RF GaN Gains Steam

The RF [getkc id="217" kc_name="gallium nitride"] (GaN) device market is heating up amid the need for more performance with better power densities in a range of systems, such as infrastructure equipment, missile defense and radar. On one front, for example, RF GaN is beginning to displace a silicon-based technology for the power amplifier sockets in today’s wireless base stations. GaN is m... » read more

5 Takeaways From Semicon

As usual, the recent Semicon West trade show was a busy, if not an overwhelming, event. The event, which took place in San Francisco in early July, featured presentations on the usual subjects in the semiconductor and IC-equipment sectors. There were sessions on 200mm, next-generation processes, transistors, lithography, MEMS and many others. In no particular order, here are my five ta... » read more

How Will 5G Work?

Sumit Tomar, general manager of the Wireless Infrastructure Products Group at RF chip giant Qorvo, sat down with Semiconductor Engineering to discuss the development of next-generation 5G wireless networks and other topics. In 2014, RF Micro Devices and TriQuint merged to form Qorvo. What follows are excerpts of that conversation. SE: 5G, the follow-on to the current wireless standard known ... » read more

Waiting For 5G Technology

For some time, carriers, equipment OEMs and chipmakers have been gearing up for the next-generation wireless standard called 5th generation mobile networks, or 5G. 5G is the follow-on to the current wireless standard known as 4G, or long-term evolution (LTE). It will enable data transmission rates of more than 10Gbps, or 100 times the throughput of LTE. But the big question is whether 5G wil... » read more

The Week In Review: Manufacturing

Chipmakers As reported, Samsung is expanding its efforts in the foundry business, a move that will put the company on a collision course with TSMC and others. Samsung's foundry unit is expanding is logic portfolio and moving into the specialty foundry front. It will also make its advanced packaging technology available, such as 2.5D interposers, to customers. In a blog, Samsung said it plans t... » read more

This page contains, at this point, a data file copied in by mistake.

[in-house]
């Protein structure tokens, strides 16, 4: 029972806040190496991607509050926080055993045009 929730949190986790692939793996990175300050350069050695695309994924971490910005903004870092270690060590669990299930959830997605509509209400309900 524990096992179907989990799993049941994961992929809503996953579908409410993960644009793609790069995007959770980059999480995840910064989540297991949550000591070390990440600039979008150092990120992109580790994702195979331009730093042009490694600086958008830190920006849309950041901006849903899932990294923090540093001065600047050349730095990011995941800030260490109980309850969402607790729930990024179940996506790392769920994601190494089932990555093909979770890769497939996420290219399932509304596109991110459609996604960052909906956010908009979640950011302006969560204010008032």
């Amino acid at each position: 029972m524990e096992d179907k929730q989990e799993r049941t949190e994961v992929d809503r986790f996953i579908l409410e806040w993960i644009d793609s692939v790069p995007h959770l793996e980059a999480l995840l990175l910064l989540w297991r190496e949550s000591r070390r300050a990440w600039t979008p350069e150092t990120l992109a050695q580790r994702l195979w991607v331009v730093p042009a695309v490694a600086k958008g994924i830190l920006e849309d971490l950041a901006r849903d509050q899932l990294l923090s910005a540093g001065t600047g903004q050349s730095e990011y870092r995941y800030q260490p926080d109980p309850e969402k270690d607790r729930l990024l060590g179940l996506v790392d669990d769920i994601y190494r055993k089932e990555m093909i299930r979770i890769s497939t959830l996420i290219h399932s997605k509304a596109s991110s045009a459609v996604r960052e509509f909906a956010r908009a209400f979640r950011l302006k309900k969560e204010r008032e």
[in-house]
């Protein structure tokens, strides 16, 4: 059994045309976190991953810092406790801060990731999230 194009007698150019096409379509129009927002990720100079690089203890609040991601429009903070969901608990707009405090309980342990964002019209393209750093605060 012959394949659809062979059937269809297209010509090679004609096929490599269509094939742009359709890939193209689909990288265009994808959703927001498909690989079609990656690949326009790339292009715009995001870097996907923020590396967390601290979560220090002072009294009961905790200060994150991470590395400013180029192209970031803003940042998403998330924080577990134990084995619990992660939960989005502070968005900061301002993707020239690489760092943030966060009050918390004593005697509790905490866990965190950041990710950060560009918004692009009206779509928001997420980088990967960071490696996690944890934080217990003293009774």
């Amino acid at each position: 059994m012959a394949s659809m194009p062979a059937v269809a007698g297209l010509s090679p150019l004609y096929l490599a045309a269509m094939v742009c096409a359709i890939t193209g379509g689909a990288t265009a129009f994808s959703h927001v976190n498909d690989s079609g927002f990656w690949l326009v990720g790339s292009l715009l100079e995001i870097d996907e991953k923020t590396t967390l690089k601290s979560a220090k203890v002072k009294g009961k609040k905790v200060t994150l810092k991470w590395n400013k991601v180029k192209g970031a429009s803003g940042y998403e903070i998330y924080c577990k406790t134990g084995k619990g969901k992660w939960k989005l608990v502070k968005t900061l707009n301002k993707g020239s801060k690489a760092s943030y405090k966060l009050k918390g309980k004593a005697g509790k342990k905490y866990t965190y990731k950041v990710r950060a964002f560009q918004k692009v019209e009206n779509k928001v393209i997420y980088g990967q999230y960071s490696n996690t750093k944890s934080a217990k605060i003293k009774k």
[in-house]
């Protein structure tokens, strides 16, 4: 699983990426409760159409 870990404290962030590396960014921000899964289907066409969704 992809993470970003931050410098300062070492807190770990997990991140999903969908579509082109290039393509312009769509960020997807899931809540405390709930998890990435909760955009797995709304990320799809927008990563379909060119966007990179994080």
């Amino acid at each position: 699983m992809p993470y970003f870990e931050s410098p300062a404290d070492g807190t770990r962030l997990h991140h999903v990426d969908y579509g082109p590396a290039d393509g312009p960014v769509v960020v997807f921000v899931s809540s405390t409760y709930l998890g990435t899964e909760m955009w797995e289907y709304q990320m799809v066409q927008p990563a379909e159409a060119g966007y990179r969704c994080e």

The Week In Review: Manufacturing

In a surprising move, Intel is quietly in the process of acquiring IMS Nanofabrication, a developer of multi-beam e-beam tools for mask writing applications, Semiconductor Engineering has learned. With the deal, Intel is moving into uncharted territory by buying a semiconductor equipment company. In the past, though, the chip giant has invested in equipment vendors, such as ASML, Nikon and... » read more

The Week In Review: Manufacturing

2016 is starting off on the wrong foot. Samsung disclosed its preliminary results for the forth quarter. Samsung expects a difficult business environment in 2016, according to reports. Plus, Apple is seeing lower than expected demand. “We are lowering our March quarter iPhone units to 45M units (prior 54M) to reflect incremental softness and recent production cuts. Our sense is that iPhones a... » read more

The Week In Review: Manufacturing

Is the sky falling on the ATE market? The ATE market is expected to hit $2.8 billion in 2014, up from $2.28 billion in 2013, according to Pacific Crest Securities. “Overall, we are now modeling overall semiconductor test demand to decline by 2% in 2015, a significant change from our previous estimate of up 10%,” said Weston Twigg, an analyst with Pacific Crest Securities, in a report. “Te... » read more